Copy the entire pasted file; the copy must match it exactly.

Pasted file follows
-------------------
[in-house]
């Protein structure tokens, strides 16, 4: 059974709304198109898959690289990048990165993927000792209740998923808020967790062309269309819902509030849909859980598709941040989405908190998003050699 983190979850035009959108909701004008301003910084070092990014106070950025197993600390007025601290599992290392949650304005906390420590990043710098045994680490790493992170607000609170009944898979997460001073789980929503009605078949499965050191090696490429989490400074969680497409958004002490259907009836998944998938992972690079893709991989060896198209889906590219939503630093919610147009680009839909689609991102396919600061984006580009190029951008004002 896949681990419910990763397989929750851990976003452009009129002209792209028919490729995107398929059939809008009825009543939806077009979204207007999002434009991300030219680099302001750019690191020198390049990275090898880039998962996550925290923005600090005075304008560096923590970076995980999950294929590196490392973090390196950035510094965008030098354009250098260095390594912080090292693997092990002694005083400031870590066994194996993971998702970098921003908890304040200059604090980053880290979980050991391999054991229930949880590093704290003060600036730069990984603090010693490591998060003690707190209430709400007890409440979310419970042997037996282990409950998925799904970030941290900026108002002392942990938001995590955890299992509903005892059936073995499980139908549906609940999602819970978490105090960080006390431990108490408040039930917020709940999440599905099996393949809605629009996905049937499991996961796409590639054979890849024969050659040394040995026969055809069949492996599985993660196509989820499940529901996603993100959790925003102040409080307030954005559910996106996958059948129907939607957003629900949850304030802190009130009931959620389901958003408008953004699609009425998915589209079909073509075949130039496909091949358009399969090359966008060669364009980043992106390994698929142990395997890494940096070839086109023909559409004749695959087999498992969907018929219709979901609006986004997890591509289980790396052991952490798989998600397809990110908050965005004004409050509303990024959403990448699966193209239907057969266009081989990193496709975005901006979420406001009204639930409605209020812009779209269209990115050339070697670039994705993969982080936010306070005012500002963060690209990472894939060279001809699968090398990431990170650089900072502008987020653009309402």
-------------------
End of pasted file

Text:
[in-house]
């Protein structure tokens, strides 16, 4: 059974709304198109898959690289990048990165993927000792209740998923808020967790062309269309819902509030849909859980598709941040989405908190998003050699 983190979850035009959108909701004008301003910084070092990014106070950025197993600390007025601290599992290392949650304005906390420590990043710098045994680490790493992170607000609170009944898979997460001073789980929503009605078949499965050191090696490429989490400074969680497409958004002490259907009836998944998938992972690079893709991989060896198209889906590219939503630093919610147009680009839909689609991102396919600061984006580009190029951008004002 896949681990419910990763397989929750851990976003452009009129002209792209028919490729995107398929059939809008009825009543939806077009979204207007999002434009991300030219680099302001750019690191020198390049990275090898880039998962996550925290923005600090005075304008560096923590970076995980999950294929590196490392973090390196950035510094965008030098354009250098260095390594912080090292693997092990002694005083400031870590066994194996993971998702970098921003908890304040200059604090980053880290979980050991391999054991229930949880590093704290003060600036730069990984603090010693490591998060003690707190209430709400007890409440979310419970042997037996282990409950998925799904970030941290900026108002002392942990938001995590955890299992509903005892059936073995499980139908549906609940999602819970978490105090960080006390431990108490408040039930917020709940999440599905099996393949809605629009996905049937499991996961796409590639054979890849024969050659040394040995026969055809069949492996599985993660196509989820499940529901996603993100959790925003102040409080307030954005559910996106996958059948129907939607957003629900949850304030802190009130009931959620389901958003408008953004699609009425998915589209079909073509075949130039496909091949358009399969090359966008060669364009980043992106390994698929142990395997890494940096070839086109023909559409004749695959087999498992969907018929219709979901609006986004997890591509289980790396052991952490798989998600397809990110908050965005004004409050509303990024959403990448699966193209239907057969266009081989990193496709975005901006979420406001009204639930409605209020812009779209269209990115050339070697670039994705993969982080936010306070005012500002963060690209990472894939060279001809699968090398990431990170650089900072502008987020653009309402």